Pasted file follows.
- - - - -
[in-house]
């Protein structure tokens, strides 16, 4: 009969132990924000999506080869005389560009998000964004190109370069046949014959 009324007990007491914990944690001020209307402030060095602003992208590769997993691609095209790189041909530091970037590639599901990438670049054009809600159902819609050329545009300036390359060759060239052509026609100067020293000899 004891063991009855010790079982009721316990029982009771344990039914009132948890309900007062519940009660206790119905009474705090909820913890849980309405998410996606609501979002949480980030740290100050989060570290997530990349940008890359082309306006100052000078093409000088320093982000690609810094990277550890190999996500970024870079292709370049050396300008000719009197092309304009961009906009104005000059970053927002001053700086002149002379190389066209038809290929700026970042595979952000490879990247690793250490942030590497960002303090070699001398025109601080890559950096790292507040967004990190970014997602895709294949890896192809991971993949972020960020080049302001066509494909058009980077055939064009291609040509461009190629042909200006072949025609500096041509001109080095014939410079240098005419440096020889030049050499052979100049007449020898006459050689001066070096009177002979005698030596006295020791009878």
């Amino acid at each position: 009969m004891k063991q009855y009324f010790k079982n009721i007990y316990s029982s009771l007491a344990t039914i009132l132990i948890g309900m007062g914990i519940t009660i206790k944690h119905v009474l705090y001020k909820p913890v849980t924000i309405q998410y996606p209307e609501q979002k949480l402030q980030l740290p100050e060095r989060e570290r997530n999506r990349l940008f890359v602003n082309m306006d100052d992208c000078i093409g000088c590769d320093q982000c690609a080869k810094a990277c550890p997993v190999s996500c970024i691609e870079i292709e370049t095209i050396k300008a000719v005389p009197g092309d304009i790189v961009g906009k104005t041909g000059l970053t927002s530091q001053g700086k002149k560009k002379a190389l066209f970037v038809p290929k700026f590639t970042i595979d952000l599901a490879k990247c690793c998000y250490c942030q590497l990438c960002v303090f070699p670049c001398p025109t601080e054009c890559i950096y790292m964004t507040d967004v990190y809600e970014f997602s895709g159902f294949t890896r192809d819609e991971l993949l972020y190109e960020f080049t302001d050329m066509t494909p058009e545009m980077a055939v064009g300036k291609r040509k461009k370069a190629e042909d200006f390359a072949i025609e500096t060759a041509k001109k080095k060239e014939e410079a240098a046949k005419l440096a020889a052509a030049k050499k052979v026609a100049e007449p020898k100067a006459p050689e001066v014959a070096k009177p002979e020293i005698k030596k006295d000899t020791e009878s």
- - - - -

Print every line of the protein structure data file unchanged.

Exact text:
[in-house]
């Protein structure tokens, strides 16, 4: 009969132990924000999506080869005389560009998000964004190109370069046949014959 009324007990007491914990944690001020209307402030060095602003992208590769997993691609095209790189041909530091970037590639599901990438670049054009809600159902819609050329545009300036390359060759060239052509026609100067020293000899 004891063991009855010790079982009721316990029982009771344990039914009132948890309900007062519940009660206790119905009474705090909820913890849980309405998410996606609501979002949480980030740290100050989060570290997530990349940008890359082309306006100052000078093409000088320093982000690609810094990277550890190999996500970024870079292709370049050396300008000719009197092309304009961009906009104005000059970053927002001053700086002149002379190389066209038809290929700026970042595979952000490879990247690793250490942030590497960002303090070699001398025109601080890559950096790292507040967004990190970014997602895709294949890896192809991971993949972020960020080049302001066509494909058009980077055939064009291609040509461009190629042909200006072949025609500096041509001109080095014939410079240098005419440096020889030049050499052979100049007449020898006459050689001066070096009177002979005698030596006295020791009878």
């Amino acid at each position: 009969m004891k063991q009855y009324f010790k079982n009721i007990y316990s029982s009771l007491a344990t039914i009132l132990i948890g309900m007062g914990i519940t009660i206790k944690h119905v009474l705090y001020k909820p913890v849980t924000i309405q998410y996606p209307e609501q979002k949480l402030q980030l740290p100050e060095r989060e570290r997530n999506r990349l940008f890359v602003n082309m306006d100052d992208c000078i093409g000088c590769d320093q982000c690609a080869k810094a990277c550890p997993v190999s996500c970024i691609e870079i292709e370049t095209i050396k300008a000719v005389p009197g092309d304009i790189v961009g906009k104005t041909g000059l970053t927002s530091q001053g700086k002149k560009k002379a190389l066209f970037v038809p290929k700026f590639t970042i595979d952000l599901a490879k990247c690793c998000y250490c942030q590497l990438c960002v303090f070699p670049c001398p025109t601080e054009c890559i950096y790292m964004t507040d967004v990190y809600e970014f997602s895709g159902f294949t890896r192809d819609e991971l993949l972020y190109e960020f080049t302001d050329m066509t494909p058009e545009m980077a055939v064009g300036k291609r040509k461009k370069a190629e042909d200006f390359a072949i025609e500096t060759a041509k001109k080095k060239e014939e410079a240098a046949k005419l440096a020889a052509a030049k050499k052979v026609a100049e007449p020898k100067a006459p050689e001066v014959a070096k009177p002979e020293i005698k030596k006295d000899t020791e009878s």